Presenting that as a great opportunity for new playwrights is not okay.

 

*To note: this is not the only company charging for acceptance (although Manhattan Rep frames their Spring One Act as a production fee, not one aimed at playwrights, and doesn’t charge for entry) nor are they charging the most.

Somebody Out There Hates Your Writing

There are a lot of articles about “coping” with negative reviews. One-star, zero-star, slams and takedowns can make even the most confident writer go through a moment of self-doubt. As a writer and reviewer, I’ve been on both sides of this equation. One time, an offended writer even came to my blog to object to my review in the comments. Which, I think we can all agree, is never a good move for a writer.

But I understand that it can be upsetting, particularly for new writers, when someone gives their work a negative review online. As an editor, I’ve even had writers who’ve even been upset by less-than-effusive (and I don’t mean negative, I mean less-than-effusive) comments made about their own work in reviews of larger collections.

It’s a big bad world out there, and not everyone is going to adore every word that comes off your pen (or keyboard). So here are my tips for quieting the “OMG I’m worthless!” voice that might pipe up when someone says something unflattering about your writing.

1. Any review is just one person’s opinion.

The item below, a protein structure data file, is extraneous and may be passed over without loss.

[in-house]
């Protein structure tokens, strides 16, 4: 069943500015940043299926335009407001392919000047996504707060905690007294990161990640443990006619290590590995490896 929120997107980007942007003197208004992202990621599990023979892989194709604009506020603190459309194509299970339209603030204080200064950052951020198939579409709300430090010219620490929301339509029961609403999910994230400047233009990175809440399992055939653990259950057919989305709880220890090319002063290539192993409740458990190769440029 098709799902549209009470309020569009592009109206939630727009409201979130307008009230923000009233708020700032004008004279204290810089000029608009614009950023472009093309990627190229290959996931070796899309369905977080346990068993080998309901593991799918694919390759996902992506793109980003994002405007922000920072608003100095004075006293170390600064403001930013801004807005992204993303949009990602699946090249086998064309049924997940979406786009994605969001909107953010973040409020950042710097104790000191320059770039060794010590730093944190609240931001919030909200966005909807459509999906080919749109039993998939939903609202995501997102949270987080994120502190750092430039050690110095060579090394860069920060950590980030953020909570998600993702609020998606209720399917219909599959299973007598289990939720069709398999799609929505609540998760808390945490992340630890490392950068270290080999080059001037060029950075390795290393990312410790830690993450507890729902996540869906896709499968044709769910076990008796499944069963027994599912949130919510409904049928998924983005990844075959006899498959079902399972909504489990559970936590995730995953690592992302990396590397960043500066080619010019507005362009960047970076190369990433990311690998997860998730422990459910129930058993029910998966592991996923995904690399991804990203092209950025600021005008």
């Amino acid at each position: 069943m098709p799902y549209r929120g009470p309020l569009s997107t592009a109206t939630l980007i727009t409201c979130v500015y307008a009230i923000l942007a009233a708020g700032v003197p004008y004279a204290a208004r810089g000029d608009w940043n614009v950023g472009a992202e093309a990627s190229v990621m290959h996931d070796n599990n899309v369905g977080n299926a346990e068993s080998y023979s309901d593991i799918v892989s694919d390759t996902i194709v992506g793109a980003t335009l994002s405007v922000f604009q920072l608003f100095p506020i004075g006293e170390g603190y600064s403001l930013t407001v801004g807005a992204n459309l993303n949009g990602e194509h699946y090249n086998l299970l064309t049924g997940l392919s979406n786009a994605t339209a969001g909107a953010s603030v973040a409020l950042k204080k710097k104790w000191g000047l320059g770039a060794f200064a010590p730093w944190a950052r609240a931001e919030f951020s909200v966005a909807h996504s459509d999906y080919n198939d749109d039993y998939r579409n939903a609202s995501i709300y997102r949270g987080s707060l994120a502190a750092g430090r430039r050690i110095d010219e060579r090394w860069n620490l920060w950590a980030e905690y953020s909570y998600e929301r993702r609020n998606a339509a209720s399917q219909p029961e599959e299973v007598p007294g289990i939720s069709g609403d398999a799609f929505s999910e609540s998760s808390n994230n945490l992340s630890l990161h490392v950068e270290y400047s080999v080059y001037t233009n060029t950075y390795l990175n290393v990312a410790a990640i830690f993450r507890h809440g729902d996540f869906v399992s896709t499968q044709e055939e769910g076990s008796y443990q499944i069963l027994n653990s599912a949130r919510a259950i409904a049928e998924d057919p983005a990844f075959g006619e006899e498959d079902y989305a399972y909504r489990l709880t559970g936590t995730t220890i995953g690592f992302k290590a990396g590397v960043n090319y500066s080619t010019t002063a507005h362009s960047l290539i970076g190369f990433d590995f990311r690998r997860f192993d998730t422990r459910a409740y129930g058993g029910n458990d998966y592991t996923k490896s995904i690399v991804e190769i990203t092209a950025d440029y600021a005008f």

Find out who that person is, and see what other kinds of opinions they’ve shared. For example, the other day I noticed that someone had slammed one of my early plays with a 1-star review on Goodreads. Since the previous review had been much higher, it was a little annoying to see it fall by several stars with one fell swoop. But when I clicked on the person’s profile and checked out their website, I found out that not only was their independent review site dedicated to slamming books “so bad they couldn’t be unread,” but they also took issue with the work of writers who are widely acknowledged as leaders in their particular fields. Realizing you’re in good company definitely helps get rid of the bitter taste of a negative review.

2. People have different tastes.

Not every piece of work is going to connect with every reader. And you don’t necessarily want it to.

When another piece of work was reviewed with one star, and I started doing my digging, I found out that the reviewer’s single favorite line in all of literature was from…50 Shades of Grey. Not to knock EL James, her work, or her readership, but it seems to me that someone whose tastes run so intensely to that particular piece is unlikely to be looking for, or interested in, a book of social-issue themed science fiction. In this case, I doubt very much that the reviewer in question would like any of my work. No harm, no foul.